Solar Goes Big in Texas

By Titiaan Palazzi, Dan Seif

Texas has long been known as the capital of oil and gas. And over the past decade it added so much wind power that if Texas were a country, it would be the world’s fourth-largest wind producer. Looking back at the past few years, a fourth energy trend can be added: the growth of solar photovoltaics (PV).

Texas has added 1.8 GW of solar to date, more than 80 percent of that in the past two years, ranking it third in the nation by new capacity. The Texas solar industry now employs about 10,000 people, more than double the number of people employed three years ago.

Astonishing even to solar power proponents, Texas’s main grid operator, Electric Reliability Operator of Texas (ERCOT), forecasted that solar would be the only economically viable new power source from now to 2031 in six of eight potential scenarios, forecasting between 15 and 28 GW of new solar PV.

Most of Texas’s solar installations have been utility-scale: large arrays installed on vast swaths of arid land, transported by high-voltage transmission lines to cities like Dallas, Houston, Austin, and San Antonio. Yet now a different revolution is picking up steam. This revolution is driven by local electric cooperatives (co-ops) and municipal utilities (munis) buying “distribution-scale” solar—1 to 10 megawatt (MW) arrays installed on the distribution grid, in or on the outskirts of cities. More than 20 small Texas utilities have pursued distribution-scale solar, now totaling about 100 MW, the equivalent of a small natural gas plant.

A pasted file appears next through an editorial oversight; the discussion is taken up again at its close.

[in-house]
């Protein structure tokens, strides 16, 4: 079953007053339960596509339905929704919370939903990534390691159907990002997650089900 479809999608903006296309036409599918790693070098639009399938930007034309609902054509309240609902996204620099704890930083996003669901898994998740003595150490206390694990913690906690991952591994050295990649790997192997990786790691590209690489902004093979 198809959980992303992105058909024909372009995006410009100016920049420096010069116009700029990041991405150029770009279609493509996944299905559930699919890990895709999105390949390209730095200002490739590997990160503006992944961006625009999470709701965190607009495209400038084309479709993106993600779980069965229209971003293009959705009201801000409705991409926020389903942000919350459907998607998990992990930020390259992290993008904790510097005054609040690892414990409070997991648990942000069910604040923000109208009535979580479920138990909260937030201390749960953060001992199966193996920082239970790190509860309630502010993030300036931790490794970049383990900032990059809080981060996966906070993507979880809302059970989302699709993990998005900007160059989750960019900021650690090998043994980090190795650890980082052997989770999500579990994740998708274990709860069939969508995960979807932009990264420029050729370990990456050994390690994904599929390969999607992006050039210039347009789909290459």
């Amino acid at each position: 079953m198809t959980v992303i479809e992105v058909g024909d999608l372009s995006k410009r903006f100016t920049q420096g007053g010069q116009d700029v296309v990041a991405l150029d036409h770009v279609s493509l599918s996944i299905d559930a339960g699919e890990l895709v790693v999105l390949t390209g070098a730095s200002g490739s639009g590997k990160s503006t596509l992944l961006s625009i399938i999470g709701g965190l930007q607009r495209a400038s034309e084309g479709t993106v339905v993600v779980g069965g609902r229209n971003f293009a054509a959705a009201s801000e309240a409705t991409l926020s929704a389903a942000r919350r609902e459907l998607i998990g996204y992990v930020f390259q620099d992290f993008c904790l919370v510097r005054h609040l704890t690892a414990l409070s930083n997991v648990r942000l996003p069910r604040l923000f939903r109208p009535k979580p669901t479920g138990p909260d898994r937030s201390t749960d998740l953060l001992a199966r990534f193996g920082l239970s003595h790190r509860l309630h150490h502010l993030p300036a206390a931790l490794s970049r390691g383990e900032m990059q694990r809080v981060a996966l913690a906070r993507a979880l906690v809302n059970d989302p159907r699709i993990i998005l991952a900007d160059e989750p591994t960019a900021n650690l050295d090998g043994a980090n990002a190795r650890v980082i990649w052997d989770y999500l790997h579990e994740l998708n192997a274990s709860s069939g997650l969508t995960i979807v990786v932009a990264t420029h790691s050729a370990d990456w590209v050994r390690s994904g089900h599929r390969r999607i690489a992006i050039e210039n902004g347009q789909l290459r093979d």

Offsetting Grid Infrastructure Costs

The main reason for this surge in distribution-scale solar is favorable economics. A single 1 MW solar array can save small utilities up to 50 percent of their power procurement costs, achieving net present values (NPV) of about $1.5 million per array on 20-year power purchase agreements (PPAs) in West Texas (or between $250,000 and $1 million in Central Texas, due to lower insolation and more expensive land).

What causes these favorable economics? On the one hand, costs have come down dramatically. Costs for 1–10 MW systems have decreased by more than 50 percent in five years, from $4.50/W in 2011 to $2.20/W in 2016—and today’s prices in Texas are likely half that.

But lower costs are only part of the story... Read the rest of the story on HERE